The Segregated I - Analysis of I, Too by Langston Hughes
The poem "I, Too" by Langston Hughes is an excellent example of a poem using the word "I" as something other than its literal meaning. "I, Too" is about the segregation of African Americans, whites and how soon segregation will come to an end.
The first line of "I, Too" uses the word "I" right away. The line states "I, too, sing America". This meter in particular is as important as the entirety of the poem. It means not only whites are Americans, but African Americans are citizens and should be treated equally.
In the following stanza, the word "I" is used several times. The first line of the second stanza states "I am the darker brother" -- meaning he may be African American, but he is still an American. The following five meters state "They send me to eat in the kitchen. When company comes, but I laugh, and eat well, and grow strong". The use of "I" here is showing that African Americans do not worry about what is being done, but how they are growing stronger as segregation continues, knowing soon they will be equal.
The third stanza shows what the future will be like, or as Hughes uses the metaphorical "tomorrow." The stanza reads "Tomorrow, I'll be at the table when company comes. Nobody'll dare say to me, "Eat in the kitchen," Then". The use of "I" helps showing the African American community will soon rise and be one with the rest of America.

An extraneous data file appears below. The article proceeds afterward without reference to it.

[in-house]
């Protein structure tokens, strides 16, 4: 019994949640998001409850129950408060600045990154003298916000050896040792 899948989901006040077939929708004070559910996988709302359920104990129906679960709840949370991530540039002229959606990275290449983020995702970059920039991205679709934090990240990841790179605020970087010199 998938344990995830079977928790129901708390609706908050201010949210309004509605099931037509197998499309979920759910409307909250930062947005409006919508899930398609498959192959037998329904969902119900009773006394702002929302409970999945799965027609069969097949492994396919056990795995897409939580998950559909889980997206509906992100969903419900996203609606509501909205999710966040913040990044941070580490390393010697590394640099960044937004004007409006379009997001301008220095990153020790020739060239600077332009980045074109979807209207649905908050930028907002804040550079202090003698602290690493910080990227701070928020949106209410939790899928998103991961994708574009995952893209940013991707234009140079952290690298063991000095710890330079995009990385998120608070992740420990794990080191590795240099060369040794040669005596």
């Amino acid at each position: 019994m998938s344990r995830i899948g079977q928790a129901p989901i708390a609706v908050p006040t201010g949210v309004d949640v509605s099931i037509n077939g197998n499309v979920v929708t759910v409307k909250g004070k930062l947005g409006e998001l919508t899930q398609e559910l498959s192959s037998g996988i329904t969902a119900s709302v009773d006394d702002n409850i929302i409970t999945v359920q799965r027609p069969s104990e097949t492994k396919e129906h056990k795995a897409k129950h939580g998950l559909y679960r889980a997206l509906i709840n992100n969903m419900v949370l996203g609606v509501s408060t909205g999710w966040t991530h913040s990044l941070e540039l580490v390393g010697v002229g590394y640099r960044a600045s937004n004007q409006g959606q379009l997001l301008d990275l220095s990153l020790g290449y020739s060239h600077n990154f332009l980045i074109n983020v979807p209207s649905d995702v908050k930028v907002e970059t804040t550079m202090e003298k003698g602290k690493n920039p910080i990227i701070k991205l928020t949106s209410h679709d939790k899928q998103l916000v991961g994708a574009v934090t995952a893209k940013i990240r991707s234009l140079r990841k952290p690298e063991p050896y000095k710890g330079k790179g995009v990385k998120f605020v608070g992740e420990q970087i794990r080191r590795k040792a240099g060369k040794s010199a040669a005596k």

The fourth stanza concludes in a way which states African Americans are not inherently bad, but inherently good. The stanza reads "Besides, they'll see how beautiful I am and be ashamed "I, too, am America". Here Hughes says that once African American's are recognized as equal, everyone will see they are not bad and that they are beautiful as well as part of America.
Langston Hughes is a talented poet who uses metaphors and his own style of writing to increase the effectiveness of his overall message. His usage of "I" helps reiterate that he too is an American and will not be let down by society nor will other African Americans. "I, Too" depicts the view of African Americans in the past and their strength to move forward.